You can’t make informed decisions without information

As a doula, I believe so completely that a woman’s birth experience can be transformative and will stay with her forever.

Whilst I would love to say that if you do all the research, ask all the questions and make all the ‘right’ decisions you will be guaranteed your perfect birth, that’s just not realistic.

What is realistic though, is that no matter the twists and turns that your birth may take, if you are well informed you can continue to play a major role in all of the decisions surrounding your birth experience.

And that may just be even more important than getting exactly the birth that you wanted.

Questions, questions

Except in the rare case of a full-blown emergency, you (or your partner) can always ask questions.

You can ask why a certain procedure is being suggested.

You have a right to know the risks and benefits that go along with it and what the alternatives might be.

You can absolutely say that you need some private time and space to discuss your options before coming to a decision.

Ideally, though, you would go into your birth knowing a lot of this already.

And that is where this page comes in.

I wanted to put together a few good, evidence-based resources that will cover the most common interventions that can crop up during a hospital birth.

I have included a mix of podcasts and articles and hope that they will give you a solid basis. If you then want to do further research, great.

If not, hopefully, these links will give you a strong foundation for thinking about what you do and don’t want for your birth as well as the confidence to be at the centre of your birth and any decisions that need to be made.

I would like to underline that this page is not intended to push you towards one type of birth or another. The intention is simply to point you in the direction of some sound information so that, whatever kind of birth you plan on, you know you have made an informed choice.

First things first – Why aim for a physiological, unmedicated birth?

I cannot recommend this article enough. It will provide you with such a good grounding from which to dive into everything else.

In short, please, please, please read this one!

Ecstatic Birth: The Hormonal Blueprint of Labor 
By Sarah J. Buckley

Interventions

Induction
Childbirth Connection – Labor Induction

Evidence Based Birth – Due Dates

Pregnancy Podcast – Induction

Failure to Progress
Evidence Based Birth – Friedman’s Curve and Failure to Progress: A Leading Cause of Unplanned Cesareans 

Artificial Rupture of Membranes
Cochrane – Amniotomy for Shortening Spontaneous Labour

Royal College of Midwives – Rupturing Membranes

Pitocin
5 Things Oxytocin Does That Pitocin Doesn’t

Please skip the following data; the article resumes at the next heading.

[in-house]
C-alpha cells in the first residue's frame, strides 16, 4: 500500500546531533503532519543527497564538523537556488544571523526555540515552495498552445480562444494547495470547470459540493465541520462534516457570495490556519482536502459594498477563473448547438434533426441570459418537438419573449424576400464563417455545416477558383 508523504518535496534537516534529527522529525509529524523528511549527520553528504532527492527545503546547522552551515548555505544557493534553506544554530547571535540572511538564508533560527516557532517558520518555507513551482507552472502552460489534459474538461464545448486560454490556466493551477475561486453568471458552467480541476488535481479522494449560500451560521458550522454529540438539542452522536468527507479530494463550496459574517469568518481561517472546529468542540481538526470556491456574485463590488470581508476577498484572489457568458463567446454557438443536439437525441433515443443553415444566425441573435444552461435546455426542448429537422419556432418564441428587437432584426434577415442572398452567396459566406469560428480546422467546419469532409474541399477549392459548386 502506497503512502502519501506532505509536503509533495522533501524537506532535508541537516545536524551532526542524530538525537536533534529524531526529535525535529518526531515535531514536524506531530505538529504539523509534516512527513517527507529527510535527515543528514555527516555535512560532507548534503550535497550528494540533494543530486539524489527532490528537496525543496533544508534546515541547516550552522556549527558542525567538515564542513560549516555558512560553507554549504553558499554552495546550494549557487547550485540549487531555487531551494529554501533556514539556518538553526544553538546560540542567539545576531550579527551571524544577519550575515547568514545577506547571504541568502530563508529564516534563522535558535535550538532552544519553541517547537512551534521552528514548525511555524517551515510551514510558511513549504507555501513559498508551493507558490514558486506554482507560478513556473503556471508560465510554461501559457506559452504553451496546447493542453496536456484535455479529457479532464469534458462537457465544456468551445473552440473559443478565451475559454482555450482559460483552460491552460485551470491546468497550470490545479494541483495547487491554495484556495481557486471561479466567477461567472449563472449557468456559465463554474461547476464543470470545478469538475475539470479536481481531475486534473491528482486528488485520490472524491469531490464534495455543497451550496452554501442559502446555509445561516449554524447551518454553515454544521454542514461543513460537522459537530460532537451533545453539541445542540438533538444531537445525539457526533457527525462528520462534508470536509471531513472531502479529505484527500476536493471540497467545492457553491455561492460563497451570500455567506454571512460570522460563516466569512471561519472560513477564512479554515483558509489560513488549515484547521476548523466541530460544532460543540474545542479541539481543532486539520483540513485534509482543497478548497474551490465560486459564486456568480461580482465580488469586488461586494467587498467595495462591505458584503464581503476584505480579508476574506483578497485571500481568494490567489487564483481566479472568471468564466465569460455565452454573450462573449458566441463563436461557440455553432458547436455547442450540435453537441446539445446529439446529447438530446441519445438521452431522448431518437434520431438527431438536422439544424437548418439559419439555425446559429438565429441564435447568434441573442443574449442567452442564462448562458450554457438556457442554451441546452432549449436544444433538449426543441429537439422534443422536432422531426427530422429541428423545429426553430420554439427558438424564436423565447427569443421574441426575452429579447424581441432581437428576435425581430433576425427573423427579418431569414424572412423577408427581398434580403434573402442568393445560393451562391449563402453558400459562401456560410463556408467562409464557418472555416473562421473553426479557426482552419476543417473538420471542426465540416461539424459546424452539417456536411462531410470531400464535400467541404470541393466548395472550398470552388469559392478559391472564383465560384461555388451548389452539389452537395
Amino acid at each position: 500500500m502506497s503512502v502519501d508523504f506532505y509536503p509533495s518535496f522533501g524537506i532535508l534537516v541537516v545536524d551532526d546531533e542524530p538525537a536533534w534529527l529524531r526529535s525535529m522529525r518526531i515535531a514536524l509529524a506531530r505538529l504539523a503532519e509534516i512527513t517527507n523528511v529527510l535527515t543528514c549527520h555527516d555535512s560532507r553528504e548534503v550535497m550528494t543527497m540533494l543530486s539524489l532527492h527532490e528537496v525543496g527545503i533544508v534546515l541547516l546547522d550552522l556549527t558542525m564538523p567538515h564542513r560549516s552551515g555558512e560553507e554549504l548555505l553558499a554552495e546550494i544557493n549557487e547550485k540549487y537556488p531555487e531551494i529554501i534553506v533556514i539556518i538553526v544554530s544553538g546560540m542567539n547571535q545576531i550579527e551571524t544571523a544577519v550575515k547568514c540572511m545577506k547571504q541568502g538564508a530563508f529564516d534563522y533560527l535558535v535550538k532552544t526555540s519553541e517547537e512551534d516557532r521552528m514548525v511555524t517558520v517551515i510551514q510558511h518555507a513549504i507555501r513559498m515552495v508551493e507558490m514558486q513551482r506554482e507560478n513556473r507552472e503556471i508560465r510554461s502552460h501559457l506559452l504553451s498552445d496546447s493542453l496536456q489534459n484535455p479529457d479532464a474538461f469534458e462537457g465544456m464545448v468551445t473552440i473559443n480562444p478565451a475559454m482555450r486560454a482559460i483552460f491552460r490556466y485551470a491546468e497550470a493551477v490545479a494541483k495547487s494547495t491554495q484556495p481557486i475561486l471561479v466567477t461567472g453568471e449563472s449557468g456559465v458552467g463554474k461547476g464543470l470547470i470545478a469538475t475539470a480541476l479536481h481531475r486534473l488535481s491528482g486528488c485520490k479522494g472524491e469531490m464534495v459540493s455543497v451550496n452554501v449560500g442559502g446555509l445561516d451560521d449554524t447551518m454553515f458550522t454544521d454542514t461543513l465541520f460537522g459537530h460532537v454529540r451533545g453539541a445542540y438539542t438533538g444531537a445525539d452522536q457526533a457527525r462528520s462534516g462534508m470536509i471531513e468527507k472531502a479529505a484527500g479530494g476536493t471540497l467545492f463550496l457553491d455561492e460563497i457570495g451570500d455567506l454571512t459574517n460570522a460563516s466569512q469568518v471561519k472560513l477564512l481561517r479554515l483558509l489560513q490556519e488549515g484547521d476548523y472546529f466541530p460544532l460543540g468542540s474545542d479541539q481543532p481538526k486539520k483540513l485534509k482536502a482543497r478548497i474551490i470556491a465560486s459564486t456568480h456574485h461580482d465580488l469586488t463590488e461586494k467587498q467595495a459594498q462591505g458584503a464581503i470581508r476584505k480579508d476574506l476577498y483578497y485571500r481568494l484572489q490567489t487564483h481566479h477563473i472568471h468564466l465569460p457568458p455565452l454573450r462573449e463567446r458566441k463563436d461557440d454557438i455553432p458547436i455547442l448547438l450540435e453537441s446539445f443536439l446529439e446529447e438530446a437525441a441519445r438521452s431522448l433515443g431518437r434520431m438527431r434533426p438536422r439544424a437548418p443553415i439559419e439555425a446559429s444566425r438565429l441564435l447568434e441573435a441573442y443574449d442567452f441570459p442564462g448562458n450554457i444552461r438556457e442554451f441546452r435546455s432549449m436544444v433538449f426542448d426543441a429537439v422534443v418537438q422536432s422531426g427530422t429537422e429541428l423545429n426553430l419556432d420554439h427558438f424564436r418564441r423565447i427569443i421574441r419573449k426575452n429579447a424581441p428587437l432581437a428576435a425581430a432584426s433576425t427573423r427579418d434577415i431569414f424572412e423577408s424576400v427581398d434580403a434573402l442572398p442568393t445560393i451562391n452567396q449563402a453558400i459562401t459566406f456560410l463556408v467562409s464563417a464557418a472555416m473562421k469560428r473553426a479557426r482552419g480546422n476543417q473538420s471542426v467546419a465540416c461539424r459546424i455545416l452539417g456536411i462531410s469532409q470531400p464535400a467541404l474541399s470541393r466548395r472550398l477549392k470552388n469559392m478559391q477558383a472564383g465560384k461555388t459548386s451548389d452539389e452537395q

WHO Recommendations for Augmentation of Labour

Electronic Fetal Monitoring
Evidence-Based Electronic Fetal Monitoring

Pregnancy Podcast – Electronic Fetal Monitoring

Epidural
The Hidden Risk Of Epidurals
By Sarah J. Buckley

Pregnancy Podcast – Epidural

Cesarean & Family-Centred Cesarean
Childbirth Connection – Cesarean Section

Pregnancy Podcast – Cesarean Section

Birthful – Family-Centred Cesarean

Last But Most Certainly Not Least…
Your Birth Plan by Vanessa Merten, host of the Pregnancy Podcast. If you are only going to choose one resource, please make it this one.

Vanessa has put all the information you need in one place and has managed to make it extremely accessible whilst still covering everything with a good level of detail and examining all the angles.

Amoung other topics, this book includes –

Why a birth plan is so important
– Planning for the unexpected
– Labour room environment
– All of the interventions covered here plus a few more
– Breastfeeding &
– Procedures after birth

Vanessa has used evidence-based research to give you a fantastic grounding in what each intervention entails, risks, benefits, questions to ask, links to the corresponding podcast episode and to many of the studies she cites too.

There are also step by step guides, templates and samples.

The kindle and PDF version of this book are available for around 10 USD and can be read in just a few hours.

I am in no way getting anything for recommending it here but I am currently re-reading it and just had to include it.

Not an intervention but still good to read!

Water as a comfort measure
Even if you are not planning to give birth in water, labouring in the shower or tub can be a wonderful way to take the edge off any discomfort and to relax.

The bathroom can also be a great space for you and your partner to get some privacy to help the oxytocin really flow.
Turn off the lights, close the door and create your own cozy birth cave.

The below articles and podcast episode will give you lots of evidence-based information about using water in labour (including the fact that it appears to be safe even if your membranes have released – this is something that can still be a discussion with some medical staff).

Childbirth Collective – Water as an Aid to Labour

Hydrotherapy in Labour

Pregnancy Podcast – Water Birth